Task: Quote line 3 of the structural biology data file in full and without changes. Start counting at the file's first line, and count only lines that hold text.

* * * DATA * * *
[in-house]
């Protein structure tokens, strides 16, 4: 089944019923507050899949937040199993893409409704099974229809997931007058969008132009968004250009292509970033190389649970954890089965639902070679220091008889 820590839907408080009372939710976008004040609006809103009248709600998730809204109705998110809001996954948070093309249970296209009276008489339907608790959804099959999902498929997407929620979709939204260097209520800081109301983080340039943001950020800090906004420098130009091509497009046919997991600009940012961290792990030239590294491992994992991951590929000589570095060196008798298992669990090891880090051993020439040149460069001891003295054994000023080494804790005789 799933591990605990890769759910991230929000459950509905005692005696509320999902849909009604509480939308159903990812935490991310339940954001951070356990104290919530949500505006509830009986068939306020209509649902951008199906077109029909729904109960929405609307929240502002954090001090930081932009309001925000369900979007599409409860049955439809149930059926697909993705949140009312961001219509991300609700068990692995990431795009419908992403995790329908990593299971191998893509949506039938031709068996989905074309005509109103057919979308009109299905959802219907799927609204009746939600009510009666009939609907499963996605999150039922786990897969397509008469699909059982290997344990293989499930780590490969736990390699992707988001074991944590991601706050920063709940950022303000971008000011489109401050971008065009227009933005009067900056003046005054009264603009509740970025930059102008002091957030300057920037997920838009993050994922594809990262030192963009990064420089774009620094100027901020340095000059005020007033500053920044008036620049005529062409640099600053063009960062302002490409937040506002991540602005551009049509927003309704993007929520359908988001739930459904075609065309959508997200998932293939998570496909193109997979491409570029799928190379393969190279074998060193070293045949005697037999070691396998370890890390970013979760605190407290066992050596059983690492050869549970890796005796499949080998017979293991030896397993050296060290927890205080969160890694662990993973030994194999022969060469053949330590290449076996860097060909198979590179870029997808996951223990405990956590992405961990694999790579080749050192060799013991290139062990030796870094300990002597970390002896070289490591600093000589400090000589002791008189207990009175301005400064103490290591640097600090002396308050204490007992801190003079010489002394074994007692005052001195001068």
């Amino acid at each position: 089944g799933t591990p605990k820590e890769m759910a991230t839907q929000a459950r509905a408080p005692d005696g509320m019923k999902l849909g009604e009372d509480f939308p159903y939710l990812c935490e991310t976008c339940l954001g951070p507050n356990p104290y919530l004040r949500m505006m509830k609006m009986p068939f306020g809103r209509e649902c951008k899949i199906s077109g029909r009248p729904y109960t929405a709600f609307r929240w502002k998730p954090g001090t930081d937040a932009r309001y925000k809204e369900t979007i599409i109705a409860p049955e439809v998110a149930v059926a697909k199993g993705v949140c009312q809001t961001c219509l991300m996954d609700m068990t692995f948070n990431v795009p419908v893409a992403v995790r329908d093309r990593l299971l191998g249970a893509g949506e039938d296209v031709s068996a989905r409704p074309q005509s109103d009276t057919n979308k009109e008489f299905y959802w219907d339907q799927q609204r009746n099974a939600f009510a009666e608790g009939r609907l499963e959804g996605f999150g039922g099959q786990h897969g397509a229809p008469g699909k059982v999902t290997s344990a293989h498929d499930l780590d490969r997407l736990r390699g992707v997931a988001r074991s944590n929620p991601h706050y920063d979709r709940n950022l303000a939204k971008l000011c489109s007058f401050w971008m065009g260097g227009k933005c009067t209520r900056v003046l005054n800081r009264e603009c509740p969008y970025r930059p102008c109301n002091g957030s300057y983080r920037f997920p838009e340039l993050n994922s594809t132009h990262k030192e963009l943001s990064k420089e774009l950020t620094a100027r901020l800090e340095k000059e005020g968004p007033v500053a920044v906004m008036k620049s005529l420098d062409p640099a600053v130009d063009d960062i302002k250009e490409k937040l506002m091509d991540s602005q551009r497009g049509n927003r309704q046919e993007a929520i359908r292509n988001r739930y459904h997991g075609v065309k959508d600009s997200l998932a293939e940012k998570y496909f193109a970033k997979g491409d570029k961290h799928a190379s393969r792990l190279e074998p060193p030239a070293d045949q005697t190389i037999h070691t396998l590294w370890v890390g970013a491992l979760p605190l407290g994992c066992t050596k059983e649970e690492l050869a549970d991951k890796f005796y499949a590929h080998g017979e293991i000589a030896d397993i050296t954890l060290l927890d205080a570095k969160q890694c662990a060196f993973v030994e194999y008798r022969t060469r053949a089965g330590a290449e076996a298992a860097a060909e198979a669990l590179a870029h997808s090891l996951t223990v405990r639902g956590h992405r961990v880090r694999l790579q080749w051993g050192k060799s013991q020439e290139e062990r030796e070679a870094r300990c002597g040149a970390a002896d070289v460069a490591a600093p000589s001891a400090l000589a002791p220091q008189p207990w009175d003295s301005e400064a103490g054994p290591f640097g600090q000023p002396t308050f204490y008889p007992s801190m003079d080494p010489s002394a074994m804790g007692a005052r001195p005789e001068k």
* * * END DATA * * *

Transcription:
């Amino acid at each position: 089944g799933t591990p605990k820590e890769m759910a991230t839907q929000a459950r509905a408080p005692d005696g509320m019923k999902l849909g009604e009372d509480f939308p159903y939710l990812c935490e991310t976008c339940l954001g951070p507050n356990p104290y919530l004040r949500m505006m509830k609006m009986p068939f306020g809103r209509e649902c951008k899949i199906s077109g029909r009248p729904y109960t929405a709600f609307r929240w502002k998730p954090g001090t930081d937040a932009r309001y925000k809204e369900t979007i599409i109705a409860p049955e439809v998110a149930v059926a697909k199993g993705v949140c009312q809001t961001c219509l991300m996954d609700m068990t692995f948070n990431v795009p419908v893409a992403v995790r329908d093309r990593l299971l191998g249970a893509g949506e039938d296209v031709s068996a989905r409704p074309q005509s109103d009276t057919n979308k009109e008489f299905y959802w219907d339907q799927q609204r009746n099974a939600f009510a009666e608790g009939r609907l499963e959804g996605f999150g039922g099959q786990h897969g397509a229809p008469g699909k059982v999902t290997s344990a293989h498929d499930l780590d490969r997407l736990r390699g992707v997931a988001r074991s944590n929620p991601h706050y920063d979709r709940n950022l303000a939204k971008l000011c489109s007058f401050w971008m065009g260097g227009k933005c009067t209520r900056v003046l005054n800081r009264e603009c509740p969008y970025r930059p102008c109301n002091g957030s300057y983080r920037f997920p838009e340039l993050n994922s594809t132009h990262k030192e963009l943001s990064k420089e774009l950020t620094a100027r901020l800090e340095k000059e005020g968004p007033v500053a920044v906004m008036k620049s005529l420098d062409p640099a600053v130009d063009d960062i302002k250009e490409k937040l506002m091509d991540s602005q551009r497009g049509n927003r309704q046919e993007a929520i359908r292509n988001r739930y459904h997991g075609v065309k959508d600009s997200l998932a293939e940012k998570y496909f193109a970033k997979g491409d570029k961290h799928a190379s393969r792990l190279e074998p060193p030239a070293d045949q005697t190389i037999h070691t396998l590294w370890v890390g970013a491992l979760p605190l407290g994992c066992t050596k059983e649970e690492l050869a549970d991951k890796f005796y499949a590929h080998g017979e293991i000589a030896d397993i050296t954890l060290l927890d205080a570095k969160q890694c662990a060196f993973v030994e194999y008798r022969t060469r053949a089965g330590a290449e076996a298992a860097a060909e198979a669990l590179a870029h997808s090891l996951t223990v405990r639902g956590h992405r961990v880090r694999l790579q080749w051993g050192k060799s013991q020439e290139e062990r030796e070679a870094r300990c002597g040149a970390a002896d070289v460069a490591a600093p000589s001891a400090l000589a002791p220091q008189p207990w009175d003295s301005e400064a103490g054994p290591f640097g600090q000023p002396t308050f204490y008889p007992s801190m003079d080494p010489s002394a074994m804790g007692a005052r001195p005789e001068k």